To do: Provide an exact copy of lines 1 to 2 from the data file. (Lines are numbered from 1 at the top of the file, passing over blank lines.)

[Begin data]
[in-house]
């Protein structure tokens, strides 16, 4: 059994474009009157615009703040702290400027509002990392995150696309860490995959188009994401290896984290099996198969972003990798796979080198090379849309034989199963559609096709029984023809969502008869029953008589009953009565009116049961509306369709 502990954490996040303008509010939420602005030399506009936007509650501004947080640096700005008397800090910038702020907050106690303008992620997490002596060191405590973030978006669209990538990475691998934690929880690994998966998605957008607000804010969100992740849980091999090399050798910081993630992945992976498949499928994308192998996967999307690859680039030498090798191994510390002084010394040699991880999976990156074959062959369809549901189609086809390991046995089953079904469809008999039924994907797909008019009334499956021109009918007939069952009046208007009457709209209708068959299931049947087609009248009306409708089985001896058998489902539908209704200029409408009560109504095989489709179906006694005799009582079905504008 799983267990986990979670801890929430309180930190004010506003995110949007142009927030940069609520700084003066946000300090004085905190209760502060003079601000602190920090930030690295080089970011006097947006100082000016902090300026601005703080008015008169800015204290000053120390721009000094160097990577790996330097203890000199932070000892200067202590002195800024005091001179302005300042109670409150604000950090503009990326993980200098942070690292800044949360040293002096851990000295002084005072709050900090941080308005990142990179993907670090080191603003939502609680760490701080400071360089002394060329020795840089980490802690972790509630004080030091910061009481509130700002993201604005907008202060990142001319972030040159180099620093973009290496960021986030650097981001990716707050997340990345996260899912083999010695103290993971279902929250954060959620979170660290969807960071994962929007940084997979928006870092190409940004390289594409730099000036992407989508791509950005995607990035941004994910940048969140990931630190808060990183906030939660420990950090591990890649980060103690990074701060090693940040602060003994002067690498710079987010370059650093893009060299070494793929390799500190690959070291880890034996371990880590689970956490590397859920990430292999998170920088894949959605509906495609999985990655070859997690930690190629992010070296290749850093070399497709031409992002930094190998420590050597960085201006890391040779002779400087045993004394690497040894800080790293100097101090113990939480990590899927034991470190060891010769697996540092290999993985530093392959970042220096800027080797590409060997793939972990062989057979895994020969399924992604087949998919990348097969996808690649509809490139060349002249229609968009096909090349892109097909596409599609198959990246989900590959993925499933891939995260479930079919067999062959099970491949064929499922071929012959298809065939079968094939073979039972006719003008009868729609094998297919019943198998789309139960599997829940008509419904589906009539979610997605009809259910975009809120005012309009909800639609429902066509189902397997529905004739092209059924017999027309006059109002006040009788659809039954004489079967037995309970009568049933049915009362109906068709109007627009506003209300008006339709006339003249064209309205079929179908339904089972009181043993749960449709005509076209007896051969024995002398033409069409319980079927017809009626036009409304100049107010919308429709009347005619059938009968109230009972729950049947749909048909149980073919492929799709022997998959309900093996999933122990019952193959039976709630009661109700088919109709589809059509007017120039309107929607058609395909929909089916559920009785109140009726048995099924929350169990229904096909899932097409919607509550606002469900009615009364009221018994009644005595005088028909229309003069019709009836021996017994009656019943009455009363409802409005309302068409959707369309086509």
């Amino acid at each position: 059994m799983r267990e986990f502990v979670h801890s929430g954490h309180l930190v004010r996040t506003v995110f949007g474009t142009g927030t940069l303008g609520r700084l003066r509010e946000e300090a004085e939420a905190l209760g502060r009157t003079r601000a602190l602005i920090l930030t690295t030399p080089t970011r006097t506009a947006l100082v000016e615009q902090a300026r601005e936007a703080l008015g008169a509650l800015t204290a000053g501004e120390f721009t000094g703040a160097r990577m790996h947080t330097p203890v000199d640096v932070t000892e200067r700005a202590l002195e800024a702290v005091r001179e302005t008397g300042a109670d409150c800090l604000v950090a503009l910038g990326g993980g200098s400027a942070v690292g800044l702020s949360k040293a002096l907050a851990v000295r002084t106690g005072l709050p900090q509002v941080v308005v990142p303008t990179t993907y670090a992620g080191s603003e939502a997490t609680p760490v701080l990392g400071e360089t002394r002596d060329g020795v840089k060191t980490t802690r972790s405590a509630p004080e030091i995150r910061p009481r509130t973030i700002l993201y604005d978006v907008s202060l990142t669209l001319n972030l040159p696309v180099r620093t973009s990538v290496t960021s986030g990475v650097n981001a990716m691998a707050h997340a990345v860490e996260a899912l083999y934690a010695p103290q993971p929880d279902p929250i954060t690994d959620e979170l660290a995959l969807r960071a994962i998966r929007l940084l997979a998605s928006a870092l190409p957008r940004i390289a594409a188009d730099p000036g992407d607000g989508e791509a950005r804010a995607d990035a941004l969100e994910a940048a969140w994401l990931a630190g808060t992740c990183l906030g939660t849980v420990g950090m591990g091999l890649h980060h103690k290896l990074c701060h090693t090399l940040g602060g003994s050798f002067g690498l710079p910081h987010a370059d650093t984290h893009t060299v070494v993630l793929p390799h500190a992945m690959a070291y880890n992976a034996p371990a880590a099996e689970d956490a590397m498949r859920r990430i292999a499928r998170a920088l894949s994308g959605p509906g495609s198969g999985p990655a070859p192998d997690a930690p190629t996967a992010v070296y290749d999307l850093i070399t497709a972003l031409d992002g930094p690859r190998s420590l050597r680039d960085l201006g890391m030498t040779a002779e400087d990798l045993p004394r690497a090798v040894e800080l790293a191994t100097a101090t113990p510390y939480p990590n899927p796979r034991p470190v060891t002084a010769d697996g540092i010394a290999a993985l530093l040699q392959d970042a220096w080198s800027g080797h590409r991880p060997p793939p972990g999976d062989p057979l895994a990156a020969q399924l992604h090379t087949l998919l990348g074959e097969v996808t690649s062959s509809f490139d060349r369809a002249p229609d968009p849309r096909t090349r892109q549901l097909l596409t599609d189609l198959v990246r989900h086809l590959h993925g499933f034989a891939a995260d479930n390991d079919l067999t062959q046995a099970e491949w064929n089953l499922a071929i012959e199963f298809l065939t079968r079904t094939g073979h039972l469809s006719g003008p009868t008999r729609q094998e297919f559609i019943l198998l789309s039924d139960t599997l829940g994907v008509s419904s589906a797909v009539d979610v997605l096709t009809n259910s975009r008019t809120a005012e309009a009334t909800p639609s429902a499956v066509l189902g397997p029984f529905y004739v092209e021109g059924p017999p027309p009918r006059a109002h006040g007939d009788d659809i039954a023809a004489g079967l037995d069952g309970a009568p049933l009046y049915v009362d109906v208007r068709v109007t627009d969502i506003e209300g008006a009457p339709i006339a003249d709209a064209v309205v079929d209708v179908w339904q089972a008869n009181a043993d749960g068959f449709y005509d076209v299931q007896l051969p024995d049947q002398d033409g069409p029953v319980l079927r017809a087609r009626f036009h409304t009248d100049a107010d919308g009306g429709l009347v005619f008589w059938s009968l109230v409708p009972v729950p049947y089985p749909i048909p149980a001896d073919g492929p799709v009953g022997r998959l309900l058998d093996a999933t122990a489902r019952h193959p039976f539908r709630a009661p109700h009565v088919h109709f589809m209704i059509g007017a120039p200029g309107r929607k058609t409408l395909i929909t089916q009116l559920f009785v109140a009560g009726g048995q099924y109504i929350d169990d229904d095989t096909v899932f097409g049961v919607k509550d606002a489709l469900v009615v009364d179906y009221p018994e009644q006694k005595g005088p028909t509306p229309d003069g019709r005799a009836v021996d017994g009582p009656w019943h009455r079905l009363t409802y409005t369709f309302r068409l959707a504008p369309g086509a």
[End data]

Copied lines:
[in-house]
């Protein structure tokens, strides 16, 4: 059994474009009157615009703040702290400027509002990392995150696309860490995959188009994401290896984290099996198969972003990798796979080198090379849309034989199963559609096709029984023809969502008869029953008589009953009565009116049961509306369709 502990954490996040303008509010939420602005030399506009936007509650501004947080640096700005008397800090910038702020907050106690303008992620997490002596060191405590973030978006669209990538990475691998934690929880690994998966998605957008607000804010969100992740849980091999090399050798910081993630992945992976498949499928994308192998996967999307690859680039030498090798191994510390002084010394040699991880999976990156074959062959369809549901189609086809390991046995089953079904469809008999039924994907797909008019009334499956021109009918007939069952009046208007009457709209209708068959299931049947087609009248009306409708089985001896058998489902539908209704200029409408009560109504095989489709179906006694005799009582079905504008 799983267990986990979670801890929430309180930190004010506003995110949007142009927030940069609520700084003066946000300090004085905190209760502060003079601000602190920090930030690295080089970011006097947006100082000016902090300026601005703080008015008169800015204290000053120390721009000094160097990577790996330097203890000199932070000892200067202590002195800024005091001179302005300042109670409150604000950090503009990326993980200098942070690292800044949360040293002096851990000295002084005072709050900090941080308005990142990179993907670090080191603003939502609680760490701080400071360089002394060329020795840089980490802690972790509630004080030091910061009481509130700002993201604005907008202060990142001319972030040159180099620093973009290496960021986030650097981001990716707050997340990345996260899912083999010695103290993971279902929250954060959620979170660290969807960071994962929007940084997979928006870092190409940004390289594409730099000036992407989508791509950005995607990035941004994910940048969140990931630190808060990183906030939660420990950090591990890649980060103690990074701060090693940040602060003994002067690498710079987010370059650093893009060299070494793929390799500190690959070291880890034996371990880590689970956490590397859920990430292999998170920088894949959605509906495609999985990655070859997690930690190629992010070296290749850093070399497709031409992002930094190998420590050597960085201006890391040779002779400087045993004394690497040894800080790293100097101090113990939480990590899927034991470190060891010769697996540092290999993985530093392959970042220096800027080797590409060997793939972990062989057979895994020969399924992604087949998919990348097969996808690649509809490139060349002249229609968009096909090349892109097909596409599609198959990246989900590959993925499933891939995260479930079919067999062959099970491949064929499922071929012959298809065939079968094939073979039972006719003008009868729609094998297919019943198998789309139960599997829940008509419904589906009539979610997605009809259910975009809120005012309009909800639609429902066509189902397997529905004739092209059924017999027309006059109002006040009788659809039954004489079967037995309970009568049933049915009362109906068709109007627009506003209300008006339709006339003249064209309205079929179908339904089972009181043993749960449709005509076209007896051969024995002398033409069409319980079927017809009626036009409304100049107010919308429709009347005619059938009968109230009972729950049947749909048909149980073919492929799709022997998959309900093996999933122990019952193959039976709630009661109700088919109709589809059509007017120039309107929607058609395909929909089916559920009785109140009726048995099924929350169990229904096909899932097409919607509550606002469900009615009364009221018994009644005595005088028909229309003069019709009836021996017994009656019943009455009363409802409005309302068409959707369309086509």